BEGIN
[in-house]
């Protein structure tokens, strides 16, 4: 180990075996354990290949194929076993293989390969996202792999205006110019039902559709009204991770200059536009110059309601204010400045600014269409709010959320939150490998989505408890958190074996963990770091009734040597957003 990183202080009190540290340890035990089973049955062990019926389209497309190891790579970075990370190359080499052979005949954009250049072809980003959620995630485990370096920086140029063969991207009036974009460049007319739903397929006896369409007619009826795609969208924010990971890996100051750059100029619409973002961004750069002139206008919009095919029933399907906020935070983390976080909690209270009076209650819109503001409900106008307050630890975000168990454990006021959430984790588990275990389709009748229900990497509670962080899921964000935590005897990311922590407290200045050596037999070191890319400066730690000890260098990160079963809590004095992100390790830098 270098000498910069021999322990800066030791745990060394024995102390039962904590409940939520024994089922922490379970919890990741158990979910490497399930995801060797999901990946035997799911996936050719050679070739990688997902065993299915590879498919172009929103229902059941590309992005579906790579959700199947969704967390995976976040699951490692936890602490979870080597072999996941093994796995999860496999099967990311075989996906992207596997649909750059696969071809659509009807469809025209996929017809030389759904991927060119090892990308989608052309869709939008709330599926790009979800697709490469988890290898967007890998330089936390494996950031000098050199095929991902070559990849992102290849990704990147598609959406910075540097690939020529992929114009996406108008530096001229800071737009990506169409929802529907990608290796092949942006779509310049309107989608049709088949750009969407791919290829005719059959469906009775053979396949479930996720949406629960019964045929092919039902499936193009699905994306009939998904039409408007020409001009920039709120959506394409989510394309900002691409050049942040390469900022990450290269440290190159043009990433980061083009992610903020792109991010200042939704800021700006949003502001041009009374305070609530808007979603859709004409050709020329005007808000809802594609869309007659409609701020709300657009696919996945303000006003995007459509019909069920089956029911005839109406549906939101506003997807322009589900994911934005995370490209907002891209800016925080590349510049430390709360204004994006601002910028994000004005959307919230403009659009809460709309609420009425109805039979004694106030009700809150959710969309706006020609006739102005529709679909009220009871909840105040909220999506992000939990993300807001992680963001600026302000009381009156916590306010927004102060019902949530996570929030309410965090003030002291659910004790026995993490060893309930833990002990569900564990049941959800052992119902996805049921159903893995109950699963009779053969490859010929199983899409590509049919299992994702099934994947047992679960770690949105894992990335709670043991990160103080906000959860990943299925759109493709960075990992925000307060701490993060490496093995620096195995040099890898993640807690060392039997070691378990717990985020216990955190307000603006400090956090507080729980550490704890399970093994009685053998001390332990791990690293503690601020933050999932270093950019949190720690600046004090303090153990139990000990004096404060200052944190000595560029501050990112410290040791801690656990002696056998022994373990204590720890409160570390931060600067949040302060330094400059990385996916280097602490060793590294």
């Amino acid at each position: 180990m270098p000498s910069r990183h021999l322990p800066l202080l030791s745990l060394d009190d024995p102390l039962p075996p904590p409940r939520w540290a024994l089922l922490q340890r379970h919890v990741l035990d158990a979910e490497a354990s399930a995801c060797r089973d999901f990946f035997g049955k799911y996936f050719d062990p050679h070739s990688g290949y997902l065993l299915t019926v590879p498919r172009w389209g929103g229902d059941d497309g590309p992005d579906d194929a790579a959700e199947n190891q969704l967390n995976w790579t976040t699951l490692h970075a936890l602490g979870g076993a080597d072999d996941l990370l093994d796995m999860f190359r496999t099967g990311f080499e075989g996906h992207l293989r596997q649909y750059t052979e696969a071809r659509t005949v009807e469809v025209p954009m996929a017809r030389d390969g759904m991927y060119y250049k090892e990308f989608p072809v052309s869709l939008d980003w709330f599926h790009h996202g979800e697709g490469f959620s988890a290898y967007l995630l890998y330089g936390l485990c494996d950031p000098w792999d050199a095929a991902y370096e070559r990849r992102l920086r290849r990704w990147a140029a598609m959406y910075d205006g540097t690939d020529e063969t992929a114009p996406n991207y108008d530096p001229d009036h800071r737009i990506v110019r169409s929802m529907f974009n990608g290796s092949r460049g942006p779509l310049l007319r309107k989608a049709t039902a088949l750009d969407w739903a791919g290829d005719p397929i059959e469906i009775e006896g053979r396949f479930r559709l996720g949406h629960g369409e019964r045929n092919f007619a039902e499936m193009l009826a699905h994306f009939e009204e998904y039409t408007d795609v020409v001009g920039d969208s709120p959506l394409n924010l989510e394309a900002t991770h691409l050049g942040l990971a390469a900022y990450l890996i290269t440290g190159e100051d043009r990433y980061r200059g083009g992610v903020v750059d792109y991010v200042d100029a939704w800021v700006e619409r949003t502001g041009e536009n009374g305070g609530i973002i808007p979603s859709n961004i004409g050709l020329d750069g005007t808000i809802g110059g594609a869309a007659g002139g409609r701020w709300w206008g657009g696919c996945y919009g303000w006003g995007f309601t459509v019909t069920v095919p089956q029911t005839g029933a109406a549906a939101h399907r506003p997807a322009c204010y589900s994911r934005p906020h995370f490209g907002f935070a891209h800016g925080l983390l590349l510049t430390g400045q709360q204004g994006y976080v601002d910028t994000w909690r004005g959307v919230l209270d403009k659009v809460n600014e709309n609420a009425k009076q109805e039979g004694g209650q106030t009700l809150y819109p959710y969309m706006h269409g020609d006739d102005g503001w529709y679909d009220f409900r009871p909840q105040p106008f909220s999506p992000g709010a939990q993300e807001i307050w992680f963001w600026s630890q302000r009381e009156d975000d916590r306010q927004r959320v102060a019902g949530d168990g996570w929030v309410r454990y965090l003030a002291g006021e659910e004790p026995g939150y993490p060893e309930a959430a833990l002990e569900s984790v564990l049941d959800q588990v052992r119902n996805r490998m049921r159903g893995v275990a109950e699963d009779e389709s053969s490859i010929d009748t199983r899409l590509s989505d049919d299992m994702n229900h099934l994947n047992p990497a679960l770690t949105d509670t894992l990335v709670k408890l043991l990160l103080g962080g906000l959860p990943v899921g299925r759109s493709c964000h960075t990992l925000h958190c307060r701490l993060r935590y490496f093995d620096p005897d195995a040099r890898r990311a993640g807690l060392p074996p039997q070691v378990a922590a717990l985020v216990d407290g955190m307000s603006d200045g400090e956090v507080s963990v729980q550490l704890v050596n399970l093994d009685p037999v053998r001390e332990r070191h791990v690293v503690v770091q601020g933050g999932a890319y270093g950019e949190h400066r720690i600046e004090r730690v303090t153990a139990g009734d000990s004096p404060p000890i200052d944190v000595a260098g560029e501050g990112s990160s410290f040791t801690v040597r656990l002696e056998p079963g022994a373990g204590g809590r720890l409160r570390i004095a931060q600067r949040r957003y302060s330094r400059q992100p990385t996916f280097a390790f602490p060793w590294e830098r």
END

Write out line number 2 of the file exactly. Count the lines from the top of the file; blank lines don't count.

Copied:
């Protein structure tokens, strides 16, 4: 180990075996354990290949194929076993293989390969996202792999205006110019039902559709009204991770200059536009110059309601204010400045600014269409709010959320939150490998989505408890958190074996963990770091009734040597957003 990183202080009190540290340890035990089973049955062990019926389209497309190891790579970075990370190359080499052979005949954009250049072809980003959620995630485990370096920086140029063969991207009036974009460049007319739903397929006896369409007619009826795609969208924010990971890996100051750059100029619409973002961004750069002139206008919009095919029933399907906020935070983390976080909690209270009076209650819109503001409900106008307050630890975000168990454990006021959430984790588990275990389709009748229900990497509670962080899921964000935590005897990311922590407290200045050596037999070191890319400066730690000890260098990160079963809590004095992100390790830098 270098000498910069021999322990800066030791745990060394024995102390039962904590409940939520024994089922922490379970919890990741158990979910490497399930995801060797999901990946035997799911996936050719050679070739990688997902065993299915590879498919172009929103229902059941590309992005579906790579959700199947969704967390995976976040699951490692936890602490979870080597072999996941093994796995999860496999099967990311075989996906992207596997649909750059696969071809659509009807469809025209996929017809030389759904991927060119090892990308989608052309869709939008709330599926790009979800697709490469988890290898967007890998330089936390494996950031000098050199095929991902070559990849992102290849990704990147598609959406910075540097690939020529992929114009996406108008530096001229800071737009990506169409929802529907990608290796092949942006779509310049309107989608049709088949750009969407791919290829005719059959469906009775053979396949479930996720949406629960019964045929092919039902499936193009699905994306009939998904039409408007020409001009920039709120959506394409989510394309900002691409050049942040390469900022990450290269440290190159043009990433980061083009992610903020792109991010200042939704800021700006949003502001041009009374305070609530808007979603859709004409050709020329005007808000809802594609869309007659409609701020709300657009696919996945303000006003995007459509019909069920089956029911005839109406549906939101506003997807322009589900994911934005995370490209907002891209800016925080590349510049430390709360204004994006601002910028994000004005959307919230403009659009809460709309609420009425109805039979004694106030009700809150959710969309706006020609006739102005529709679909009220009871909840105040909220999506992000939990993300807001992680963001600026302000009381009156916590306010927004102060019902949530996570929030309410965090003030002291659910004790026995993490060893309930833990002990569900564990049941959800052992119902996805049921159903893995109950699963009779053969490859010929199983899409590509049919299992994702099934994947047992679960770690949105894992990335709670043991990160103080906000959860990943299925759109493709960075990992925000307060701490993060490496093995620096195995040099890898993640807690060392039997070691378990717990985020216990955190307000603006400090956090507080729980550490704890399970093994009685053998001390332990791990690293503690601020933050999932270093950019949190720690600046004090303090153990139990000990004096404060200052944190000595560029501050990112410290040791801690656990002696056998022994373990204590720890409160570390931060600067949040302060330094400059990385996916280097602490060793590294």